If you are a fairly new runner, then it’s wise to use a day of cross training before your long run to get you ready to run long. The last thing you want is to be tired on the most important workout of the week. Cross-training like cycling, swimming, or pool running can boost your aerobic fitness while promoting blood flow to your legs. Since these types of exercises are zero-impact on the legs, you can still get in a good workout before/after a tiring effort on your long run day.

Scheduling your long runs, speed workouts, easy days, flexibility and cross-training can be a daunting task. That's a lot! I'd make a bet that 100% of the readers of this blog are NOT professional runners, we all have many other things going on in our lives. The key is learning to listen to your body and find balance in your training. Most important is when we get the feeling that something is just not right, we need to honor that and address the issue quickly.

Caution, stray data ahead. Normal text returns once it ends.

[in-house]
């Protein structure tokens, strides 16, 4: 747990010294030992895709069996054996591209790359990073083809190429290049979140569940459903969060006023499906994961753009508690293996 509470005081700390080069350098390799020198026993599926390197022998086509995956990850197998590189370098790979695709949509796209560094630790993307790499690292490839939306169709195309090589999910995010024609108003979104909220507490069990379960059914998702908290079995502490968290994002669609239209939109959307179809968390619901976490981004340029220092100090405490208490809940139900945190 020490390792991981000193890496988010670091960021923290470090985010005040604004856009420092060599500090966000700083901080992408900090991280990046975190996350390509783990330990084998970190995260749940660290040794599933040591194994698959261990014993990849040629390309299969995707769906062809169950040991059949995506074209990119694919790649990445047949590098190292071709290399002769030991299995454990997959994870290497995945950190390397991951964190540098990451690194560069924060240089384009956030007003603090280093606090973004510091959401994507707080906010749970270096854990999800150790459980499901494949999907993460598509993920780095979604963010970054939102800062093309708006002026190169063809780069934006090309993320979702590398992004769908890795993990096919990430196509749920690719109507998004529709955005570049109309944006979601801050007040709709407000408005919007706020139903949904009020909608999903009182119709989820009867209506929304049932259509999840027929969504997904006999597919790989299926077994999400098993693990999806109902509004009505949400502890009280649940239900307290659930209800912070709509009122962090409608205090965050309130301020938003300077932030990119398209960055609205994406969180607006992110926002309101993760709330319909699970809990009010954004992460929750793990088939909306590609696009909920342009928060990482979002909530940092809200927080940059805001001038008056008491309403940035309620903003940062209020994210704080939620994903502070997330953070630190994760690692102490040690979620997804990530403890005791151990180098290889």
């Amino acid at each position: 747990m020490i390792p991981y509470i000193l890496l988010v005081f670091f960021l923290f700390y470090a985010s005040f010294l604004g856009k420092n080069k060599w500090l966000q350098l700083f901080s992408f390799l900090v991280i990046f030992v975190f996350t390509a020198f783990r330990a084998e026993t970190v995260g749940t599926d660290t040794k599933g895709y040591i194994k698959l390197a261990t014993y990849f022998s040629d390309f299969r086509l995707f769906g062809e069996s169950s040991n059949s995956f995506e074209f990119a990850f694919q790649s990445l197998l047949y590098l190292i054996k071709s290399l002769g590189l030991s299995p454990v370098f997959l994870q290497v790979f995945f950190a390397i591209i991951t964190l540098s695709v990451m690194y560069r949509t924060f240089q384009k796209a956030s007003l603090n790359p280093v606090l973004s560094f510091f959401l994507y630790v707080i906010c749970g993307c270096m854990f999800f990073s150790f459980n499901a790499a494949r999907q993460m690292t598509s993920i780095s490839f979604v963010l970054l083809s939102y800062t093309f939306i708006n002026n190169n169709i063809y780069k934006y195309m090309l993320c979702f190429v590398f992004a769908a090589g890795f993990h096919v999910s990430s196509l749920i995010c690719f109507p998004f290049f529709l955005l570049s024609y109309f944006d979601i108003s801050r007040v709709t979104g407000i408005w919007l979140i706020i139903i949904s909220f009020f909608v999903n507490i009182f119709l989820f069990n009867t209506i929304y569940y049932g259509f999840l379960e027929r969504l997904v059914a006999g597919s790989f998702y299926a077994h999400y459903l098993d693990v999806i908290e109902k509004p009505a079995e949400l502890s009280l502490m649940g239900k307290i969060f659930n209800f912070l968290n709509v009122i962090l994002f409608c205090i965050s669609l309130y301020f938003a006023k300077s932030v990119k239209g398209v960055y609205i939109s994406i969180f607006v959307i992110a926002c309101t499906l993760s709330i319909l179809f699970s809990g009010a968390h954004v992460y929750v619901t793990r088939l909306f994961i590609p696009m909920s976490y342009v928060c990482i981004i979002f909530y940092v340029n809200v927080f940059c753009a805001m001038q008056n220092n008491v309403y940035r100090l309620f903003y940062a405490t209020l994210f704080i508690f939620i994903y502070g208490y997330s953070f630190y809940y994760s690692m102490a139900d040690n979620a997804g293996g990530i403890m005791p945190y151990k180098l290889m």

I have been through the running injury ringer, and finally feel like I have a handle on the issue. Cross training has been my saving grace and kept me fit while I was off running. I'm on my way back, feeling strong, and I've been able to maintain a lot my run fitness. I can confidently say that I will be a stronger, faster and far less injured runner now that I've addressed my injury and understand the right balance of run training, cross training and flexibility for ME!


Have you embraced a balance between running and cross training?

What’s cross training activity has had the biggest payoff for your running?